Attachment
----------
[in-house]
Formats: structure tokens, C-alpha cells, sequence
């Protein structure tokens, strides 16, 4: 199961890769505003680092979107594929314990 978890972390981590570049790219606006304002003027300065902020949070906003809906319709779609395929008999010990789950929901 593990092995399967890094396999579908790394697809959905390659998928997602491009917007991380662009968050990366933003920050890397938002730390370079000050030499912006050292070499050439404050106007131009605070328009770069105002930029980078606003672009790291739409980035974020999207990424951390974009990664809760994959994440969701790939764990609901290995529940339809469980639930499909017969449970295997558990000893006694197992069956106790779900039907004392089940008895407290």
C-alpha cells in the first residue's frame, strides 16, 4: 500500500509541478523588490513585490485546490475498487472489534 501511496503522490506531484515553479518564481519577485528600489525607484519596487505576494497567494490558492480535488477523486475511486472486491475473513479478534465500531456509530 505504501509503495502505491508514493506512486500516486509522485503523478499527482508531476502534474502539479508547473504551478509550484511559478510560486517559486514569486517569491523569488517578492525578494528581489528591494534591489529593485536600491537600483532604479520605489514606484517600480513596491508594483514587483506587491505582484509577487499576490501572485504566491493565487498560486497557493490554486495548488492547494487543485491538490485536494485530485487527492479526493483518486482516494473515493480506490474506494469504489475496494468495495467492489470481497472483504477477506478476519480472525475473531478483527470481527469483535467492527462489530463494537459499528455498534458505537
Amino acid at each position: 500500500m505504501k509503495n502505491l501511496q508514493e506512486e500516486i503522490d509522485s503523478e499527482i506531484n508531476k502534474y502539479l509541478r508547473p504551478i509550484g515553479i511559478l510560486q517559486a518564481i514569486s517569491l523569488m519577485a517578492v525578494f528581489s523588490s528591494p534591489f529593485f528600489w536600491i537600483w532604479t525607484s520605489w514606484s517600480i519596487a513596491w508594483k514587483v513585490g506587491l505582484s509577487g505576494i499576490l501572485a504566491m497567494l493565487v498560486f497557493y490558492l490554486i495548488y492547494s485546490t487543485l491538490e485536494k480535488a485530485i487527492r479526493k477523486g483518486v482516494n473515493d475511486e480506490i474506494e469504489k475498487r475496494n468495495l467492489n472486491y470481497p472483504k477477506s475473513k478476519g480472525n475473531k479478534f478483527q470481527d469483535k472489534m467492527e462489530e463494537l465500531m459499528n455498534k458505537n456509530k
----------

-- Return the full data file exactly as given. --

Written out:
[in-house]
Formats: structure tokens, C-alpha cells, sequence
């Protein structure tokens, strides 16, 4: 199961890769505003680092979107594929314990 978890972390981590570049790219606006304002003027300065902020949070906003809906319709779609395929008999010990789950929901 593990092995399967890094396999579908790394697809959905390659998928997602491009917007991380662009968050990366933003920050890397938002730390370079000050030499912006050292070499050439404050106007131009605070328009770069105002930029980078606003672009790291739409980035974020999207990424951390974009990664809760994959994440969701790939764990609901290995529940339809469980639930499909017969449970295997558990000893006694197992069956106790779900039907004392089940008895407290």
C-alpha cells in the first residue's frame, strides 16, 4: 500500500509541478523588490513585490485546490475498487472489534 501511496503522490506531484515553479518564481519577485528600489525607484519596487505576494497567494490558492480535488477523486475511486472486491475473513479478534465500531456509530 505504501509503495502505491508514493506512486500516486509522485503523478499527482508531476502534474502539479508547473504551478509550484511559478510560486517559486514569486517569491523569488517578492525578494528581489528591494534591489529593485536600491537600483532604479520605489514606484517600480513596491508594483514587483506587491505582484509577487499576490501572485504566491493565487498560486497557493490554486495548488492547494487543485491538490485536494485530485487527492479526493483518486482516494473515493480506490474506494469504489475496494468495495467492489470481497472483504477477506478476519480472525475473531478483527470481527469483535467492527462489530463494537459499528455498534458505537
Amino acid at each position: 500500500m505504501k509503495n502505491l501511496q508514493e506512486e500516486i503522490d509522485s503523478e499527482i506531484n508531476k502534474y502539479l509541478r508547473p504551478i509550484g515553479i511559478l510560486q517559486a518564481i514569486s517569491l523569488m519577485a517578492v525578494f528581489s523588490s528591494p534591489f529593485f528600489w536600491i537600483w532604479t525607484s520605489w514606484s517600480i519596487a513596491w508594483k514587483v513585490g506587491l505582484s509577487g505576494i499576490l501572485a504566491m497567494l493565487v498560486f497557493y490558492l490554486i495548488y492547494s485546490t487543485l491538490e485536494k480535488a485530485i487527492r479526493k477523486g483518486v482516494n473515493d475511486e480506490i474506494e469504489k475498487r475496494n468495495l467492489n472486491y470481497p472483504k477477506s475473513k478476519g480472525n475473531k479478534f478483527q470481527d469483535k472489534m467492527e462489530e463494537l465500531m459499528n455498534k458505537n456509530k